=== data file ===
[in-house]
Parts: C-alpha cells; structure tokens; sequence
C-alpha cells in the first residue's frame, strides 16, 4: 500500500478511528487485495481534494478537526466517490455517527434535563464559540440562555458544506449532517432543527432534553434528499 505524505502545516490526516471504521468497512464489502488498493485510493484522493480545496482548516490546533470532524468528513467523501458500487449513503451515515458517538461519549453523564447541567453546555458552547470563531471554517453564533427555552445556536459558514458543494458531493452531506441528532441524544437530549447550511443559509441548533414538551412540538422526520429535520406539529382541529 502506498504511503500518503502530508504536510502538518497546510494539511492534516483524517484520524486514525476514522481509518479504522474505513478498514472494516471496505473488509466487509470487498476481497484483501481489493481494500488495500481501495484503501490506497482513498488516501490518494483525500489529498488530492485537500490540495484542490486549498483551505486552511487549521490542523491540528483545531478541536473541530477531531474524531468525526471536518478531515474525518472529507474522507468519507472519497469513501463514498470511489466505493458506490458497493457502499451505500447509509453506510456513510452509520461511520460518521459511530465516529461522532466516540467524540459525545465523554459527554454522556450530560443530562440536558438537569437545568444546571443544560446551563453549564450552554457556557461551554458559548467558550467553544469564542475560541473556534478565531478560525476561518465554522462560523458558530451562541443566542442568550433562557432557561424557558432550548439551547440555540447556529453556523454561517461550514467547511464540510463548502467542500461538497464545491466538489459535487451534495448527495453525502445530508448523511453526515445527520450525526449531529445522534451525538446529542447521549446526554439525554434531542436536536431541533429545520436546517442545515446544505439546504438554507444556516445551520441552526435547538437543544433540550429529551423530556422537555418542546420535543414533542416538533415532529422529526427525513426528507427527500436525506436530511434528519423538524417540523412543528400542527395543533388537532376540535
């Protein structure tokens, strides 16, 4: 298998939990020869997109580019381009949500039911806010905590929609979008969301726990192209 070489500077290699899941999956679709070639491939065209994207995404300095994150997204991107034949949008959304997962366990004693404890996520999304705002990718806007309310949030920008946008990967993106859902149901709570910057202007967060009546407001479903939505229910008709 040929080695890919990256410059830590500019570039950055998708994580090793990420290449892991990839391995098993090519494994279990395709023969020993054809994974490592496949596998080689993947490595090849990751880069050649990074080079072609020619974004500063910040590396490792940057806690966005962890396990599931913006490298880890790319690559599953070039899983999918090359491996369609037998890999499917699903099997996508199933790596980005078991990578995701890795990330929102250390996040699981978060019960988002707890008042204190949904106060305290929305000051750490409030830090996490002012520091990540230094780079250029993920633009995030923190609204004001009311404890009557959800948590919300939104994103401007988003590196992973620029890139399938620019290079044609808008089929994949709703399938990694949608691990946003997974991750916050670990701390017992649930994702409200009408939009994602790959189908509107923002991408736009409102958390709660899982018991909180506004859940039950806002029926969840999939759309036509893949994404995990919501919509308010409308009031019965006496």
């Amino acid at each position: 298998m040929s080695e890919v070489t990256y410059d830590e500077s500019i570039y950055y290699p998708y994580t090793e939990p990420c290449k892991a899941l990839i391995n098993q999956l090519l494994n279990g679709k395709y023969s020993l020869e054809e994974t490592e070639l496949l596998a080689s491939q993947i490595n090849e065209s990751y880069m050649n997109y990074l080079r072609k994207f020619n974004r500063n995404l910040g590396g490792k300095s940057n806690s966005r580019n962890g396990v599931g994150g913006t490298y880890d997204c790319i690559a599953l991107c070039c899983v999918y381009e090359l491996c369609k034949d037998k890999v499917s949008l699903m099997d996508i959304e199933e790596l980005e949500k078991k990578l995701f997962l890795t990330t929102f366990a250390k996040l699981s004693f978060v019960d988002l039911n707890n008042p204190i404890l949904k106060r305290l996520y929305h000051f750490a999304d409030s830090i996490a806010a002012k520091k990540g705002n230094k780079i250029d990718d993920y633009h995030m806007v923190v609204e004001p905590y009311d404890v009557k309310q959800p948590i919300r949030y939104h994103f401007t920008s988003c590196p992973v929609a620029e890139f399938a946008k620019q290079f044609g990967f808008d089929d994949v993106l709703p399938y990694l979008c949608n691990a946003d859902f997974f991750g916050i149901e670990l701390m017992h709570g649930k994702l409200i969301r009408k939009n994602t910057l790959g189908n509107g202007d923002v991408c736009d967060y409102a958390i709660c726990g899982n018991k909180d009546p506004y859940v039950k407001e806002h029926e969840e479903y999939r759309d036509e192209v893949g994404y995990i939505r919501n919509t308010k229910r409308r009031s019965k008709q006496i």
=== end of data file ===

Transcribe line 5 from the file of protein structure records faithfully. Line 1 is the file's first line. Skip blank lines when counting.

């Amino acid at each position: 298998m040929s080695e890919v070489t990256y410059d830590e500077s500019i570039y950055y290699p998708y994580t090793e939990p990420c290449k892991a899941l990839i391995n098993q999956l090519l494994n279990g679709k395709y023969s020993l020869e054809e994974t490592e070639l496949l596998a080689s491939q993947i490595n090849e065209s990751y880069m050649n997109y990074l080079r072609k994207f020619n974004r500063n995404l910040g590396g490792k300095s940057n806690s966005r580019n962890g396990v599931g994150g913006t490298y880890d997204c790319i690559a599953l991107c070039c899983v999918y381009e090359l491996c369609k034949d037998k890999v499917s949008l699903m099997d996508i959304e199933e790596l980005e949500k078991k990578l995701f997962l890795t990330t929102f366990a250390k996040l699981s004693f978060v019960d988002l039911n707890n008042p204190i404890l949904k106060r305290l996520y929305h000051f750490a999304d409030s830090i996490a806010a002012k520091k990540g705002n230094k780079i250029d990718d993920y633009h995030m806007v923190v609204e004001p905590y009311d404890v009557k309310q959800p948590i919300r949030y939104h994103f401007t920008s988003c590196p992973v929609a620029e890139f399938a946008k620019q290079f044609g990967f808008d089929d994949v993106l709703p399938y990694l979008c949608n691990a946003d859902f997974f991750g916050i149901e670990l701390m017992h709570g649930k994702l409200i969301r009408k939009n994602t910057l790959g189908n509107g202007d923002v991408c736009d967060y409102a958390i709660c726990g899982n018991k909180d009546p506004y859940v039950k407001e806002h029926e969840e479903y999939r759309d036509e192209v893949g994404y995990i939505r919501n919509t308010k229910r409308r009031s019965k008709q006496i």